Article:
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|Is my tank too small?|
|Posted 25-Mar-2010 23:55|
Small Fry with Ketchup
Yes your tank is too small.
This is a normal goldfish:
Yes that is a full grown adult holding the fish. No the fish, 'Bruce' is not dead, he's too big to fit in any fishnet and this was the only way he could be moved.
Ornamental varieties such as the oranda and shubunkin can be housed indoors, but they need to be in a minimum of a 55 gallon tank. The 'inch per gallon' rule is not a good rule to go by even on the best of times, for goldfish which are largebodied heavy eaters and heavy waste producers it's an even worse way to calculate tank capacity. You can keep 2-3 goldfish in a 55 till they reach the 5-6" mark, past that I'd say upgrade to a 75.
Common and comet gold fish shouldn't be kept indoors, they are pond fish.
Everyone argues that they must be doing something right if they've kept their fish alive for 4 years. There's a difference between keeping the fish alive, and truly caring for the fish and providing the best environment for the fish.
Now I'm not trying to say to get rid of your fish, instead you NEED to find them a suitable home. Start looking in your local papers for people selling larger fishtanks. Look for 55 as the minimum, a 75 or 125 would be a better bet for the ornamental.
If you can't put in a pond, start looking around for public buildings that may have a pond. Often times a business might have one outside. If you do have a yard, home improvement stores like Home Depot sell preformed ponds, which while really too small for goldfish it's better than their current home. Other options include Rubbermaid stock tanks. These can easily be made into an indoor pond. It's best if you have them on solid concrete, but they can also work (as I've done) on hardwood floor.
Goldfish are fast growers, since your fish are so small it leads me to believe that they've already been badly stunted. The problem with stunting a fish is that even if it slows it's outward growth (due to too small of a tank) the fishes organs are still growing and since they have no where to expand to, they crush together and end up killing the fish. Same thing happened to women who were forced by society and convention to wear corsets. They were often strapped in so tight that many pregnancies were lost due to the pressures.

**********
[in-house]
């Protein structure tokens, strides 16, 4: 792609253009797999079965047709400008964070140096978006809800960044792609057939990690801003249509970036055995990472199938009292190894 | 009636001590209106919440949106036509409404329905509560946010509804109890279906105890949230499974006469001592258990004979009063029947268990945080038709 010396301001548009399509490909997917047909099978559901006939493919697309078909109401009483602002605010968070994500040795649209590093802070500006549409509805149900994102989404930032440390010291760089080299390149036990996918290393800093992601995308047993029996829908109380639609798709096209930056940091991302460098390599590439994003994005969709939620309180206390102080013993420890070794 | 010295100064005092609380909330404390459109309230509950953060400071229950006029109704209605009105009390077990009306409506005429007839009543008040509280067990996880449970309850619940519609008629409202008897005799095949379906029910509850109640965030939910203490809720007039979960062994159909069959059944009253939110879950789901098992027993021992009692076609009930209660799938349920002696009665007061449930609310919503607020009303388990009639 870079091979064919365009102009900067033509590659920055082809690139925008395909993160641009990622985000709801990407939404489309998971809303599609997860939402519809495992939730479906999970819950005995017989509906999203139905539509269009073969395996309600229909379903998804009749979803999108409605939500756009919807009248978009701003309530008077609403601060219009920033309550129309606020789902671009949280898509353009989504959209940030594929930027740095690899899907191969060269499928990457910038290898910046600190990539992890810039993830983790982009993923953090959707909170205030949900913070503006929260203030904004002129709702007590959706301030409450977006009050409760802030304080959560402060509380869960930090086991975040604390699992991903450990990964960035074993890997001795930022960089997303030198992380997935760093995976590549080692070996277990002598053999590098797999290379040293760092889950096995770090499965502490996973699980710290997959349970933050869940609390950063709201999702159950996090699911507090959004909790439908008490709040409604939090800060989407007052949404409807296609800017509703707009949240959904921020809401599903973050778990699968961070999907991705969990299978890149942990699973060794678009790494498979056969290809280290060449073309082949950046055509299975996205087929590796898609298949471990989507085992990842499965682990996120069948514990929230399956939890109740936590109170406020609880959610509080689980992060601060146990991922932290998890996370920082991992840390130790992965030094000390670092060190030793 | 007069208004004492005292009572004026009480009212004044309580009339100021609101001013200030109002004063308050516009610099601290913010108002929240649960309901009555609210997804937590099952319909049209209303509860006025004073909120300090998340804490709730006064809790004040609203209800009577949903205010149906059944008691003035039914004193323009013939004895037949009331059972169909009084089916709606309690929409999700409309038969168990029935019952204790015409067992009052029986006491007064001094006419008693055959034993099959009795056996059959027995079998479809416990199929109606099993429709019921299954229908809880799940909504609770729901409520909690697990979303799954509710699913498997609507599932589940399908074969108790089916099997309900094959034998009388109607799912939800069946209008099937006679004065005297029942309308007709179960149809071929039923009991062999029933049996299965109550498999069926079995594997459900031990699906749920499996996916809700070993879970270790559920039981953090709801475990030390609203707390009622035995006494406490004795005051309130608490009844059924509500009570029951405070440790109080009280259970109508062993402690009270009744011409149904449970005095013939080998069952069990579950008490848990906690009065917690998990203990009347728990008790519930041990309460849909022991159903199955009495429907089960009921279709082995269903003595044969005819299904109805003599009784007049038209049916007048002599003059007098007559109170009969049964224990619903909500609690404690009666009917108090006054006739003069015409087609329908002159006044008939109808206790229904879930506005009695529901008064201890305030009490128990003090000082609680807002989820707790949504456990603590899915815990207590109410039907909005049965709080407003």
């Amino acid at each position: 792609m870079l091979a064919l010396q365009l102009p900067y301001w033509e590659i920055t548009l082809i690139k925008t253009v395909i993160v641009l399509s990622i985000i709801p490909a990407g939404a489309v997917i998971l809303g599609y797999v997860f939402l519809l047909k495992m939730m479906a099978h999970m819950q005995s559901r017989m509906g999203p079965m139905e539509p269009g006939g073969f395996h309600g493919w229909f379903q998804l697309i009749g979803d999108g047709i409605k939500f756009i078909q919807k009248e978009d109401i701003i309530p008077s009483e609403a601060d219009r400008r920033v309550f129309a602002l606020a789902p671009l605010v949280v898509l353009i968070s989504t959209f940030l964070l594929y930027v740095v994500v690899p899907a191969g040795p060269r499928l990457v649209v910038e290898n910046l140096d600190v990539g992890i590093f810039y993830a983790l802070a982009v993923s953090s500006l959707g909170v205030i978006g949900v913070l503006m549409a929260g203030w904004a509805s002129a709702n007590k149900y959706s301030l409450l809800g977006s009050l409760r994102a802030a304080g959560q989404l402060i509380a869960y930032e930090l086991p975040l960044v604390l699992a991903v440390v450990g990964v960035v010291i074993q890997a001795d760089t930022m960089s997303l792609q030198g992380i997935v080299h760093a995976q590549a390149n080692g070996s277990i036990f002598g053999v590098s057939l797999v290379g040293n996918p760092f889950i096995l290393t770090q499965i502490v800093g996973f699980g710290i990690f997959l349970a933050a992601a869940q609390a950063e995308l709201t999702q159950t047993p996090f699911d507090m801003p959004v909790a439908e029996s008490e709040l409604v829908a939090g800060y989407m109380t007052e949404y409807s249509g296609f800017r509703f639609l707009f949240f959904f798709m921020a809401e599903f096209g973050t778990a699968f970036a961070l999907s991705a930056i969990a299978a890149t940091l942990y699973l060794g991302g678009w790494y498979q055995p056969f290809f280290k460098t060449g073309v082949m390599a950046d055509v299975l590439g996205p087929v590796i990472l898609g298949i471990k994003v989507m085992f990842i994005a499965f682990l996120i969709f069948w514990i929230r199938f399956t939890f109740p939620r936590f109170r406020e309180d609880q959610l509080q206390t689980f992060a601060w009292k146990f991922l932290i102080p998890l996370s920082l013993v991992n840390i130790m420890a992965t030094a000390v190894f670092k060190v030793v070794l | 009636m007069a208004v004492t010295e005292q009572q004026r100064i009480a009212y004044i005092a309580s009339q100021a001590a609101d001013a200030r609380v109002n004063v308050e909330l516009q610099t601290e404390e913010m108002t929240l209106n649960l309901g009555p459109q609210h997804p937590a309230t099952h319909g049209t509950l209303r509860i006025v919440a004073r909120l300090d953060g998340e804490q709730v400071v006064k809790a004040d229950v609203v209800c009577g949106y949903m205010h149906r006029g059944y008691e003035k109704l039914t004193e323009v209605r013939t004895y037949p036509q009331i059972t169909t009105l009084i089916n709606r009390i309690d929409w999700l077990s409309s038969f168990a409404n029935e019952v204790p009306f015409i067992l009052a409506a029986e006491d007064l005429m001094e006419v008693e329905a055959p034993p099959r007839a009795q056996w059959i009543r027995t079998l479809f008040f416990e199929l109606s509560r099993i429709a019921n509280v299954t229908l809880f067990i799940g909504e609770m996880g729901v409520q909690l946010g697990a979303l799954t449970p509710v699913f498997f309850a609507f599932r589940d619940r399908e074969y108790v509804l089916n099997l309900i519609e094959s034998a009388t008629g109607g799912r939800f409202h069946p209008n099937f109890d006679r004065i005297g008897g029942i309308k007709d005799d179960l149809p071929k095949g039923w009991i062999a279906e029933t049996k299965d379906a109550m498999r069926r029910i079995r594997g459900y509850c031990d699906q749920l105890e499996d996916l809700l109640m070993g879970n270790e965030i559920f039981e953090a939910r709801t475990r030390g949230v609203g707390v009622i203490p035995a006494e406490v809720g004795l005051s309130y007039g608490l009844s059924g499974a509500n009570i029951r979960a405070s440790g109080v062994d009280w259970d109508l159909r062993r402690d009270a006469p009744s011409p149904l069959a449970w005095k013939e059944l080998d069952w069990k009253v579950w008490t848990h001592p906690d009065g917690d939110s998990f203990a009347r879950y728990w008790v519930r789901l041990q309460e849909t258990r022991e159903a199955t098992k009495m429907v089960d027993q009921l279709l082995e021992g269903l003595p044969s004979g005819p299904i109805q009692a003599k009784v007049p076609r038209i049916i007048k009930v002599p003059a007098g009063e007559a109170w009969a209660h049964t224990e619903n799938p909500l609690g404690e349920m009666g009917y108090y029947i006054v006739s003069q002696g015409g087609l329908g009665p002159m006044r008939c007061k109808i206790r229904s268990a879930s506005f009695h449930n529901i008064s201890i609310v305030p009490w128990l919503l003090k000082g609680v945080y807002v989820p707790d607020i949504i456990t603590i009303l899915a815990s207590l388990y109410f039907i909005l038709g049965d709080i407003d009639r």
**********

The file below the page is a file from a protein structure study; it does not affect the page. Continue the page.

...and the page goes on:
So. My post in a nutshell
Yes your tanks are overcrowded.
Get the common and comet into ponds (research these!)
Get a 55 as a minimum 125gallon is better for the others.
Once you have your fish sorted into ponds and bigger tanks, look into adding some plants to give a more natural habitat for the fish. Smaller cool water fish could be added for some additional interest. White cloud mountain minnows will not add a whole lot to the bioload but will help 'fill in' the look of the tank.
Welcome to the site we hope to get your fish sorted and happy soon!
|Posted 26-Mar-2010 02:49|
Sorry Babel, but what you said about Bruce is factually incorrect. Bruce was in fact bred for size, although the common goldfish can get to similar sizes. Also, they do make nets that big; pondkeepers and fishermen need to catch fish too!
See here for more about Bruce, with a picture of Bruce in a net: http://www.goldfishconnection.com/articles/details.php?articleId=46&parentId=2
The thing about the inch per gallon rule is that it only works for a fish that is small, and sometimes for skinny fish. It does not apply to larger fish, especially larger goldfish which can be a little messy. In my opinion your tank is overstocked.
The aquarist is one who must learn the ways of the biologist, the chemist, and the veterinarian.
|Posted 26-Mar-2010 03:29|
Small Fry with Ketchup
Yeah, I was just going on what I'd heard by hearsay.... always thought it odd that they claimed to move him that way (why would they need to move him anyway was something that always bugged me).
In anycase, I still feel my point is valid. Goldfish can and do get big. That tank is too small.
|Posted 28-Mar-2010 09:45|
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